Unclear whether labor law update would expand employee choice


How difficult should it be for employees to form a union? The proposed amendments to federal law embodied in the Employee Free Choice Act would remove some of the hurdles that have historically stood between organizers and collective bargaining.  But experts are divided on the question of whether the increased power to unionize would actually reflect the autonomous choices of employees or if the Act’s proposed changes would simply increase the coercive power of unions. Professor Thomas A. Kochan, who is the co-director of the MIT Sloan School of Management’s Institute for Work and Employment Research, debated the question with former Dept. of Labor Solicitor Eugene Scalia, son of Supreme Court Justice Antonin Scalia ’60, on Monday, November 30th, in an event sponsored by the Federalist Society and the John Templeton Foundation.

The new labor law would institute “card check” unionization (a method by which a minumum number of employees must sign cards indicating a desire for union representation), automatic recourse to binding arbitration when collective bargaining stalls, and higher penalties on employers for unfair labor practices. Scalia, a partner at Gibson, Dunn, & Crutcher, said that the EFCA would give unions greater power in exactly those situations when their interests are not aligned with those of workers. “Unions have self interests of their own to serve,” he said. “They see a moment to get this through. They want this because union membership is declining.”

Scalia sees card check unionization as eliminating “the hard won right to vote one’s conscience.” As evidence that the election model does not give unionization efforts short shrift, he cited statistics that unions won more than 68 percent of elections last year, the highest proportion in years. Scalia believes that the secret ballot is “absolutely necessary” to avoid abuse. “It is really not credible that the reason unions support card check is to prevent intimidation,” he said. “Unions want a monopoly on intimidation.”

But according to Kochan, the rights of employees to unionize are not being adequately respected in the U.S. today. “The evidence is overwhelming that American labor law is broken.” Under the current system, employees interested in unionizing must gather at least 30 percent employee card check approval, at which point the federal government supervises an election by secret ballot. Card check unionization would eliminate the election and make the initial process of checking cards determine if a workplace will be unionized, once a majority has indicated approval.

Kochan said that this change is necessary because many who would like to join unions give up because they are “subject to delays both legal and illegal.” He cited data indicating that a third of those who pass the current card check hurdle never manage to conduct a full election to determine if the workers will actually unionize. “You lose an enormous number just in the early stages,” he said. “The majority never reach the endpoint.” In addition to legal challenges to the preliminary steps, Kochan said illegal activity by employers creates an additional set of actual impediments to unionization. According to Kochan, there are approximately 300,000 labor law violations by employers every year.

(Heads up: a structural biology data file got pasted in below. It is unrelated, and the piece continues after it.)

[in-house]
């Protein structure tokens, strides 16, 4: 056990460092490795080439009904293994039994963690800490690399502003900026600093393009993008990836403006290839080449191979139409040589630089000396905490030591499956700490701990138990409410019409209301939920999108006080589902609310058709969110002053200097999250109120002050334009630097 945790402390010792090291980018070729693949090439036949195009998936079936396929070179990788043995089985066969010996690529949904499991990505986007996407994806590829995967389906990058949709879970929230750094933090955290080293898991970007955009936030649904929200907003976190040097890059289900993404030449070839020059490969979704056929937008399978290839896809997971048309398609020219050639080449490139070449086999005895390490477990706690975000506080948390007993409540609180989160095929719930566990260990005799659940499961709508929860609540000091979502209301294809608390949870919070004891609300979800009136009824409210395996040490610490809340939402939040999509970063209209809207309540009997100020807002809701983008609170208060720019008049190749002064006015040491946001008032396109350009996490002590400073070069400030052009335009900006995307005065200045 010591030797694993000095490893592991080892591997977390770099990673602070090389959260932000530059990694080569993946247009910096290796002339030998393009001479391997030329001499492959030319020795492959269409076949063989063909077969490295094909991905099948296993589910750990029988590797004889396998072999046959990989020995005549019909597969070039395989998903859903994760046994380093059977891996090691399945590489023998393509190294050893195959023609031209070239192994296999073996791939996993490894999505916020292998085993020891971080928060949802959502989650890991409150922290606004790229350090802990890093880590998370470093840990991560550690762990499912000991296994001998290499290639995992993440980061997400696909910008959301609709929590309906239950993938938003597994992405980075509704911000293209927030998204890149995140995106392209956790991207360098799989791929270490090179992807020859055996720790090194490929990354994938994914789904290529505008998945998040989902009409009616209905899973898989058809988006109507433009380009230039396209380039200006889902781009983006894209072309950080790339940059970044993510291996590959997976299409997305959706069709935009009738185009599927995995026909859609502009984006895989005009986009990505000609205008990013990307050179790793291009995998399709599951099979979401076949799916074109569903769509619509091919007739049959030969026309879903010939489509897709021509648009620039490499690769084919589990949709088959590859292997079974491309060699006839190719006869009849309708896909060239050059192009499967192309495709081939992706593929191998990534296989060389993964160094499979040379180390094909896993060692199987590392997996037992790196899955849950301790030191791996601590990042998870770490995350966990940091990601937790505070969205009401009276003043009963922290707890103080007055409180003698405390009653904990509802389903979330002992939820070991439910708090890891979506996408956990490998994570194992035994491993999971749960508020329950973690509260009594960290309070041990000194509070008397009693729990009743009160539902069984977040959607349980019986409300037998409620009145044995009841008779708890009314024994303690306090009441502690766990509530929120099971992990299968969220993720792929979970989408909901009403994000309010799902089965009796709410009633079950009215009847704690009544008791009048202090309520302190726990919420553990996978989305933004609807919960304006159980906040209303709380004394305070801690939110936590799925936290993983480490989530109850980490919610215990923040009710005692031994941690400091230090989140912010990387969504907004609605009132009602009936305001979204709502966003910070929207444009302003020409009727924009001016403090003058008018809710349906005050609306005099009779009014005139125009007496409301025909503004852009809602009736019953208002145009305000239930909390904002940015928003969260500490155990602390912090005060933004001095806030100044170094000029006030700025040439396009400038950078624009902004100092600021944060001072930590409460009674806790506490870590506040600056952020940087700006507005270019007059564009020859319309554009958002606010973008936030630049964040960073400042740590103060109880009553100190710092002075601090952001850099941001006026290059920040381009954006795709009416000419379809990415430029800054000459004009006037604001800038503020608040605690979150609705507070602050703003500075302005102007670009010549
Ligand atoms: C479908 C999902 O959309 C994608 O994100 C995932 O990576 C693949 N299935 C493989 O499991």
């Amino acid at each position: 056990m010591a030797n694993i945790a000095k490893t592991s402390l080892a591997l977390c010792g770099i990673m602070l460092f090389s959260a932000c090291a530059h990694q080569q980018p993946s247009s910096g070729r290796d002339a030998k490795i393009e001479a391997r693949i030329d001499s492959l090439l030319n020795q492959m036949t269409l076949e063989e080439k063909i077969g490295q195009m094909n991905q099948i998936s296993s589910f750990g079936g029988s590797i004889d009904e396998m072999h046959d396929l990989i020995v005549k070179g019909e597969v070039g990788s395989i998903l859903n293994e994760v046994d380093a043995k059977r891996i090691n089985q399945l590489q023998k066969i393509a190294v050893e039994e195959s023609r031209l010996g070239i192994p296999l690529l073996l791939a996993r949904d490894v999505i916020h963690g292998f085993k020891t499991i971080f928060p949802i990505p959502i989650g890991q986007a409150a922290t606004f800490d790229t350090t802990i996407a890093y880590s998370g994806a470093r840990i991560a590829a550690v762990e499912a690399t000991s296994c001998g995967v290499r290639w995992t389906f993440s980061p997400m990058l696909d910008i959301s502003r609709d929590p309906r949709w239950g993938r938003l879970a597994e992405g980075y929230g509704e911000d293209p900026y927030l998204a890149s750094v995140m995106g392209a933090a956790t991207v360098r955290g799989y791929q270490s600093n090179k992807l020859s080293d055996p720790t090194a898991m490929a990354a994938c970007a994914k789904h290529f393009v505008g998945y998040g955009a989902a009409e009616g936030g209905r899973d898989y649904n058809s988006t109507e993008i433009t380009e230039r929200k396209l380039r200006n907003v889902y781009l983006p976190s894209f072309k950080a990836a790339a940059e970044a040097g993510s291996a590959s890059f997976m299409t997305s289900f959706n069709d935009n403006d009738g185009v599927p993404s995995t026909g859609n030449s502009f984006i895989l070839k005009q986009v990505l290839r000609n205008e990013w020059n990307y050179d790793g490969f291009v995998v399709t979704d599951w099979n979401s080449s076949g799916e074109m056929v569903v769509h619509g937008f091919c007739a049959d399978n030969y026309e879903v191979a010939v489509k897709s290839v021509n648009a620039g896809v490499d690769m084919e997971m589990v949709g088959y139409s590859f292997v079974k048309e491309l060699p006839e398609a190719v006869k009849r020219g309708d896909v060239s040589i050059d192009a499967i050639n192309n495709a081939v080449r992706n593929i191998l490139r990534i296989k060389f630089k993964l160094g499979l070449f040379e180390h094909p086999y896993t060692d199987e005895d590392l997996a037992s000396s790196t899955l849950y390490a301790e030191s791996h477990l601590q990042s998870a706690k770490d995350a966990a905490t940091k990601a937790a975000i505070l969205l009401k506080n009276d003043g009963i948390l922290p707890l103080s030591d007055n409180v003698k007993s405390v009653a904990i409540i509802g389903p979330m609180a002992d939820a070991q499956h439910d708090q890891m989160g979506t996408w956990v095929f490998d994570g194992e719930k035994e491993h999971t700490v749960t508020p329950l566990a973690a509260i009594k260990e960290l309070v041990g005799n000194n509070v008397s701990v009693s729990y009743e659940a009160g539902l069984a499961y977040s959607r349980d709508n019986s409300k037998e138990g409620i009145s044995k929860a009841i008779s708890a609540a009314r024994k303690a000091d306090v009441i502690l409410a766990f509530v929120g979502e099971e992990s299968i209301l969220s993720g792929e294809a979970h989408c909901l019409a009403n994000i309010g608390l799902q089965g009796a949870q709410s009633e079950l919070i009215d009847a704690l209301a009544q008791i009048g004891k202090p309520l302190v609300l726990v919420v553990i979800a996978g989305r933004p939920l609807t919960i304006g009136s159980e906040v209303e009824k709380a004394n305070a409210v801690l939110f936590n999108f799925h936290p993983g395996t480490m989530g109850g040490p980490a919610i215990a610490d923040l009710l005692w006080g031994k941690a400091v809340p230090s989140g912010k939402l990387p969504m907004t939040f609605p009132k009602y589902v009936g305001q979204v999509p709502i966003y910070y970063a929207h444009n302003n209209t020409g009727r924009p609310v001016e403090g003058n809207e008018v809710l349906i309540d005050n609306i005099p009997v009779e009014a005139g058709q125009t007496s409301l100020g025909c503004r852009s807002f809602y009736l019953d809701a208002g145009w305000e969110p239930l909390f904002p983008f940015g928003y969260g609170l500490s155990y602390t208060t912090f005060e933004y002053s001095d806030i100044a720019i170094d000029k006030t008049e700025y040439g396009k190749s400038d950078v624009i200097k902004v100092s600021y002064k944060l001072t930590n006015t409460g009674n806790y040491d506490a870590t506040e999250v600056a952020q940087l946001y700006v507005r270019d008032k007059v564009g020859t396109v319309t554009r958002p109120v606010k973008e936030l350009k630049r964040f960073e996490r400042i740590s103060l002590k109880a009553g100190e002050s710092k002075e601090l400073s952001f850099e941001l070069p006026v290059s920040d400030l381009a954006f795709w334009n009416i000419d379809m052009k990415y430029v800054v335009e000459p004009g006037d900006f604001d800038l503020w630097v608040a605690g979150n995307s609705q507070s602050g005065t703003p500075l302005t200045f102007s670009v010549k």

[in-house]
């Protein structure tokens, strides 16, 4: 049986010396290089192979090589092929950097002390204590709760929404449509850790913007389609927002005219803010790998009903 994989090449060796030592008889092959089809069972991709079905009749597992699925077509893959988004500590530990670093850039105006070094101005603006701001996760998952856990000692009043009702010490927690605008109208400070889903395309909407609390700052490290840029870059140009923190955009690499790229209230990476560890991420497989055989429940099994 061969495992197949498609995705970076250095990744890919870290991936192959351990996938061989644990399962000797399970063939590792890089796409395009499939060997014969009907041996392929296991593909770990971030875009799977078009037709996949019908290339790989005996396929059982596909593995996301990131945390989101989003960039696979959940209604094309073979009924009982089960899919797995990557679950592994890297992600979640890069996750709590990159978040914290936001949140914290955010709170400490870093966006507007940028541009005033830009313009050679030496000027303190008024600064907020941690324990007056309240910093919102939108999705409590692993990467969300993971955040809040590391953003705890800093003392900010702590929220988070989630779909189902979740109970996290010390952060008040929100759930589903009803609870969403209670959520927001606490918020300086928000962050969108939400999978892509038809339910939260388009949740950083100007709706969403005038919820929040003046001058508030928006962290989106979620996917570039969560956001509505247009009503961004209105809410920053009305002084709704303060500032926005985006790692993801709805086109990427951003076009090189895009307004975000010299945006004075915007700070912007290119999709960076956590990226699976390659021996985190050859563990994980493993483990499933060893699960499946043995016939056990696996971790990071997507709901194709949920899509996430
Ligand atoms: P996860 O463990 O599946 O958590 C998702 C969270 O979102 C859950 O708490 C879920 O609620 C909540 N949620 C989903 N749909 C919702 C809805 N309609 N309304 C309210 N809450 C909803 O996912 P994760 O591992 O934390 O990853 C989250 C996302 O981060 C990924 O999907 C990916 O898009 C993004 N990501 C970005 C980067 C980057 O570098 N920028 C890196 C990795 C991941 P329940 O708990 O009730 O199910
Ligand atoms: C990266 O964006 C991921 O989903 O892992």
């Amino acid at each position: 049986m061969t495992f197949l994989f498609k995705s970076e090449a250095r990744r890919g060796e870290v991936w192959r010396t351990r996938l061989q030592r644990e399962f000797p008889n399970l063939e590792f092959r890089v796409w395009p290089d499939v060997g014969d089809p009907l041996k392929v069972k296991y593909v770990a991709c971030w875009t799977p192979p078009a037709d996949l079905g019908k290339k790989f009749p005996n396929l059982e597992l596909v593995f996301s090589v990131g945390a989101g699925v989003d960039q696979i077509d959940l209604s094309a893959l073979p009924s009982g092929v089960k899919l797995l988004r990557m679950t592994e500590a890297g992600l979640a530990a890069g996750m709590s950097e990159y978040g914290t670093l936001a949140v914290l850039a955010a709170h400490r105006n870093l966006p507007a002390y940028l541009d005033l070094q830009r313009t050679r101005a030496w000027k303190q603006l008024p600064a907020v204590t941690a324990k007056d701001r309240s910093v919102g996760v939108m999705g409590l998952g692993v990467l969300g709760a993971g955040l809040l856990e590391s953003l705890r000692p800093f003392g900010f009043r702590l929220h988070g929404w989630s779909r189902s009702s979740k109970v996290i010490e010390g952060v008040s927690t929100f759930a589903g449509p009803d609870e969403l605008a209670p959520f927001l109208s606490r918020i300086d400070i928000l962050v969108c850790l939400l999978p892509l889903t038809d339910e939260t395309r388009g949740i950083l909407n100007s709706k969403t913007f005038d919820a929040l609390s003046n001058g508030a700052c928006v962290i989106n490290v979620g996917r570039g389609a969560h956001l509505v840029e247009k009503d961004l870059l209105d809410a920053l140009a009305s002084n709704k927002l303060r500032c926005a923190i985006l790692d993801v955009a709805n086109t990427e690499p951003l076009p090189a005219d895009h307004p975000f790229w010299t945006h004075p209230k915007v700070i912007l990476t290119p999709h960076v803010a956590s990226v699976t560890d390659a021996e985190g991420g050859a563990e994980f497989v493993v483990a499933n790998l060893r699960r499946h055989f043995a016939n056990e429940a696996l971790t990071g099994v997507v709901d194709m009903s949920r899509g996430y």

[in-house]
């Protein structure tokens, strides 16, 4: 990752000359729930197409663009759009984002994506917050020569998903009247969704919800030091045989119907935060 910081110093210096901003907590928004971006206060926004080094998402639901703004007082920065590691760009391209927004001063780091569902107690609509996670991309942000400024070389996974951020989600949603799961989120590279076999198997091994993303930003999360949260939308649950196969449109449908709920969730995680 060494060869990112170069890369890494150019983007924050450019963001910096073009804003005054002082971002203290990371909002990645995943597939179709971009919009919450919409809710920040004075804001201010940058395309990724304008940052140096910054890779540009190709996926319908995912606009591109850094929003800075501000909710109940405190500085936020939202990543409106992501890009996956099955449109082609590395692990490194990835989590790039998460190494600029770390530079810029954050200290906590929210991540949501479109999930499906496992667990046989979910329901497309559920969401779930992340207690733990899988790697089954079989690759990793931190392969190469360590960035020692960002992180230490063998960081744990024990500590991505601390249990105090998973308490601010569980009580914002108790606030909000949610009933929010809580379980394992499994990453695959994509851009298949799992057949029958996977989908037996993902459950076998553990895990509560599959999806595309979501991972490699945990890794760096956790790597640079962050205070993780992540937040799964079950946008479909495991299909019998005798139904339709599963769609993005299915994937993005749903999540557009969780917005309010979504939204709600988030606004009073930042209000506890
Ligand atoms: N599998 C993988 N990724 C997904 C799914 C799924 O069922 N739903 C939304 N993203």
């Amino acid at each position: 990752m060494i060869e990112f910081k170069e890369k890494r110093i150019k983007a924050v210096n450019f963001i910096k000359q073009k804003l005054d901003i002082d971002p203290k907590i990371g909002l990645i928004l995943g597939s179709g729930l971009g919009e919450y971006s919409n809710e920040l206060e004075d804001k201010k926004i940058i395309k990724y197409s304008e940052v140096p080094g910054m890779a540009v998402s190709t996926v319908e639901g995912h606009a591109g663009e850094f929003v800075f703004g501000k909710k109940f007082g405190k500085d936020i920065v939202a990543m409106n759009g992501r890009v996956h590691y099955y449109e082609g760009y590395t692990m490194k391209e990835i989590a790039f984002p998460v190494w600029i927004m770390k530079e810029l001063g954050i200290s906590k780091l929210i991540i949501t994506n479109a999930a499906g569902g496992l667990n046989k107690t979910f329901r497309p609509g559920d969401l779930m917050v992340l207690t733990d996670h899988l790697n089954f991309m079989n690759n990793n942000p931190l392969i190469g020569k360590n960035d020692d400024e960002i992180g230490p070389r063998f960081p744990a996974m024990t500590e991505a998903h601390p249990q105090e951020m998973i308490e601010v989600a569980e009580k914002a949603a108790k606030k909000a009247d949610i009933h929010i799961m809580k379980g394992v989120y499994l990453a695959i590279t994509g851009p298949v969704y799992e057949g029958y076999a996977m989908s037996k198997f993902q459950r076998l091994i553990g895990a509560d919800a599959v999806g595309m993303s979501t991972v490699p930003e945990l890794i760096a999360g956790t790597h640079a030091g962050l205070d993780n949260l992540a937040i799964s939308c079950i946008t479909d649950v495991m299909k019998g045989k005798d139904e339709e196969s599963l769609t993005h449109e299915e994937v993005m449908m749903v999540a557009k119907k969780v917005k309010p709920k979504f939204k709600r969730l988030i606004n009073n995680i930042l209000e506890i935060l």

Another EFCA provision that the panelists addressed was mandatory, binding arbitration if a company and union representatives could not draft a collective bargaining agreement within a certain window of time.  While arbitrators are generally known for “acting like a judge,” Scalia believes that labor arbitrators would be “writing the contract” and “acting like legislators”. He questioned who the arbitrators would be, whether qualified people could be found to perform that role, and emphasized the “enormity” of the implications of the arbitration provision.

“When you’ve got an arbitrator sitting down and writing how you can run a business, that can be life or death,” said Scalia. “I think it would be an even greater disruption to the economy than card check itself.”

Kochan minimized the possibility that contracts determined by arbitrators would have major effects for businesses. He said that the scope of arbitration was limited and that “arbitrations are by nature conservative”. “Arbitrated agreements almost always mirror negotiated agreements,” he said. “I’m a critic of arbitration for not being as innovative as we would want it to be.”

For Kochan, the arbitration process would provide a way to ensure that more agreements are completed. Moreover, he believes the threat of binding arbitration would lead to 90 percent of contract negotiations ending in negotiated settlements, while the success rate currently stands at only about 60 percent. Kochan also disputed the argument that it would be difficult to find qualified arbitrators. “There is no rocket science to being an interest arbitrator,” he said.

Ultimately, Scalia and Kochan differed on the nature of unions in the U.S. and the reasons for their recent struggles. Kochan said that the union system has been responsible for the success of companies such as Southwest Airlines but has been damaged since the 1980’s. “You can see that this process is clearly broken,” he said. “We ought to fix the law and fix it systematically.”

Scalia, however, described unions as losing traction because of savvier companies raising working conditions and wages, blunting workers’ desire for unionization,  and increasing competition as well as their own success. Furthermore, Scalia believes that federal entitlement and social safety net programs have replaced many of the core functions unions once served in the regulation of economic activity. “Unions have put themselves out of business by asking the government to do the things they used to do.”


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